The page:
Digital Article Identifier (DAI):
498
92263
Physical Activity and Mental Health: A Cross-Sectional Investigation into the Relationship of Specific Physical Activity Domains and Mental Well-Being
Abstract:
Background: Research indicates that physical activity (PA) protects us from developing mental disorders. The knowledge regarding optimal domain, intensity, type, context, and amount of PA promotion for the prevention of mental disorders is sparse and incoherent. The objective of this study is to determine the relationship between PA domains and mental well-being, and whether associations vary by domain, amount, context, intensity, and type of PA. Methods: 310 individuals (age: 25 yrs., SD 7; 73% female) completed a questionnaire on personal patterns of their PA behaviour (IPQA) and their mental health (Centre of Epidemiologic Studies Depression Scale (CES-D), Generalized Anxiety Disorder (GAD-7) scale, the subjective physical well-being (FEW-16)). Linear and multiple regression were used for analysis. Findings: Individuals who met the PA recommendation (N=269) reported higher scores on subjective physical well-being than those who did not meet the PA recommendations (N=41). Whilst vigorous intensity PA predicts subjective well-being (β = .122, p = .028), it also correlates with depression. The more vigorously physically active a person is, the higher the depression score (β = .127, p = .026). The strongest impact of PA on mental well-being can be seen in the transport domain. A positive linear correlation on subjective physical well-being (β =.175, p = .002), and a negative linear correlation for anxiety (β =-.142, p = .011) and depression (β = -.164, p = .004) was found. Multiple regression analysis indicates similar results: Time spent in active transport on the bicycle significantly lowers anxiety and depression scores and enhances subjective physical well-being. The more time a participant spends using the bicycle for transport, the lower the depression (β = -.143, p = .013) and anxiety scores (β = -.111,p = .050). Conclusions: Meeting the PA recommendations enhances subjective physical well-being. Active transport has a substantial impact on mental well-being. Findings have implications for policymakers, employers, public health experts and civil society. A stronger focus on the promotion and protection of health through active transport is recommended. Inter-sectoral exchange, outside the health sector, is required. Health systems must engage other sectors in adopting policies that maximize possible health gains.
Digital Article Identifier (DAI):
497
91649
Effect of Pregnenolone Supplement on Biological Variables after Plyometric Training for Volleyball Players
Abstract:
The aim of the study is to determine the effect of 100 mg/d Pregnenolone on biological variables after plyometric training for volleyball players. Methods: 15 male volleyball players participated in this study. Serum levels of testosterone, creatine phosphokinase (CPK), lactate, and glucose were measured before and post-exercise. Results: Testosterone was not altered, while creatine phosphokinase (CPK), lactate, and glucose levels significantly decreased. It is recommended to use Pregnenolone administration to decreased muscle damage and delayed fatigue for volleyball players after plyometric training. In conclusion, this study demonstrated that oral Pregnenolone administration of 100 mg/d might decrease muscle damage and delayed fatigue which may affect positively the volleyball players after a plyometric training bout.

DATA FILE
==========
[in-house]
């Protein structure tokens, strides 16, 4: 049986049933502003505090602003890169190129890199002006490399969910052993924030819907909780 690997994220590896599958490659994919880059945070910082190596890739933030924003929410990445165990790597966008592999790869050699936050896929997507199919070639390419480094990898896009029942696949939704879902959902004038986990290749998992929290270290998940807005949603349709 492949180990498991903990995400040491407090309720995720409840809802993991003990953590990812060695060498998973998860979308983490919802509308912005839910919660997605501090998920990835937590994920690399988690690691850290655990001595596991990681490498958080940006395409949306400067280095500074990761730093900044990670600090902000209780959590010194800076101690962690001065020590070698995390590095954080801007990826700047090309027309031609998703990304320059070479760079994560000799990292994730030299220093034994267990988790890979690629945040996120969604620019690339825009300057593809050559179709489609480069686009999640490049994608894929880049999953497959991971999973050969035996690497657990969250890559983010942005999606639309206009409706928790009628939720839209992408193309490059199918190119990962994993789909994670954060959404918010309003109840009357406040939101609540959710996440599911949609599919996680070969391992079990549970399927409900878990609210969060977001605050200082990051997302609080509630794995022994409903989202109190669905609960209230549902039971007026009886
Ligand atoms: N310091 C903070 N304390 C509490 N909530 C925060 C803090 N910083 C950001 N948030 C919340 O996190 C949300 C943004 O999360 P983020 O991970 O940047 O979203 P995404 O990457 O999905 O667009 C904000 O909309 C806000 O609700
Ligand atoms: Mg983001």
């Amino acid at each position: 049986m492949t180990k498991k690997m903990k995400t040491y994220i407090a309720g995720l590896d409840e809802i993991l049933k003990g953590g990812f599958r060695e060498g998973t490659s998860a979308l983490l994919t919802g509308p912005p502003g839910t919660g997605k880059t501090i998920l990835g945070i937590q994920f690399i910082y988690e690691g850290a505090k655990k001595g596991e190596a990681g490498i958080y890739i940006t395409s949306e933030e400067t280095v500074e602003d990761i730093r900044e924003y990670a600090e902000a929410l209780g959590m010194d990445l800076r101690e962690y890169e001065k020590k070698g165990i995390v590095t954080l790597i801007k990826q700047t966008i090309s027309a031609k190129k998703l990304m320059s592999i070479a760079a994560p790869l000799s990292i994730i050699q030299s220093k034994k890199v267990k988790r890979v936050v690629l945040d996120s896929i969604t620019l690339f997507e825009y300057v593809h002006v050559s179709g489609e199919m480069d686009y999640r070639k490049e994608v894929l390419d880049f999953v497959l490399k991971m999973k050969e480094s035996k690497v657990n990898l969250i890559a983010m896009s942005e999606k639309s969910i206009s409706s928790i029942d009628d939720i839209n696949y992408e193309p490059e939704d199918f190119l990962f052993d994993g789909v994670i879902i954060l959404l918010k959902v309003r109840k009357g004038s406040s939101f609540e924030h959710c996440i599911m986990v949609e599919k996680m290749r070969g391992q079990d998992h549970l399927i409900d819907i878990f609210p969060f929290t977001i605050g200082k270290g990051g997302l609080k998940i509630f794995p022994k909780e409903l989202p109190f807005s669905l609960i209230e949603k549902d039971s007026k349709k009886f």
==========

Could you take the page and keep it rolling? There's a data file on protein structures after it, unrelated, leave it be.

Digital Article Identifier (DAI):
496
91648
Effect of Resistance Training on Muscle Strength, IGF₁, and Physical Performance of Volleyball Players
Abstract:
The aim of the study is to assess the effect of resistance training on muscle strength and physical performance of volleyball players of Physical Education College, Helwan University. The researcher used the experimental method of pre-post measurements of one group of 10 volleyball players. The execution of the program was through the period of 12/8/2018 to 12/10/2018; included 24 training units, 3 training units weekly for 8 weeks. The training program revealed an improvement in post measurement of muscle strength, IGF₁ (insulin-like growth factor 1), and physical performance of players. It may be concluded that the resistance training may include changes in hormones and muscle fibers leading to hypertrophy of the muscle and physical performance. It is recommended to use the results of the study in rationing the loads and training programs.
Digital Article Identifier (DAI):
495
91287
Profiles of Physical Fitness and Enjoyment among Children: Associations with Sport Participation
Abstract:
Background and study aim: Most of the people assume that someone will perform well on something they like. A tool evaluating how much an individual likes an activity can also be guidance for talent detection and to keep youngster doing what they like as a recreational sport. The purpose of this study was to identify the relationship between physical performances with something that they like. Material and methods: In this cross-sectional study, 558 pupils age between 8 years to 11 years were tested using test battery containing 7 physical performance tests (I Do) compared to a pictorial scale containing 7 pictures (I Like) referring to the physical performance tests. Pearson correlation was computed to investigate the relation between the actual performance and the enjoyment. Results: Moderate significant correlations between each of the respective I Do, and I Like components were found. It appears that the correlation between the endurance items is higher as compared to the other six characteristics. Rerunning the analysis for age and sex groups separately resulted in only one significant correlation across all age group, namely between the evaluations of cardiovascular endurance. Conclusions: Information on enjoyment appears to be a useful and cost-effective addition to current multidimensional test batteries in a sport. By providing a clear picture on activities the young child or athlete likes or dislikes, attrition can be increased if a child starts his ‘career’ in a sport that alludes to skills or tasks he/she likes. This enjoyment will increase the intrinsic motivation, which is beneficial for sustained sports participation as well as for avoiding dropout in promising young athletes.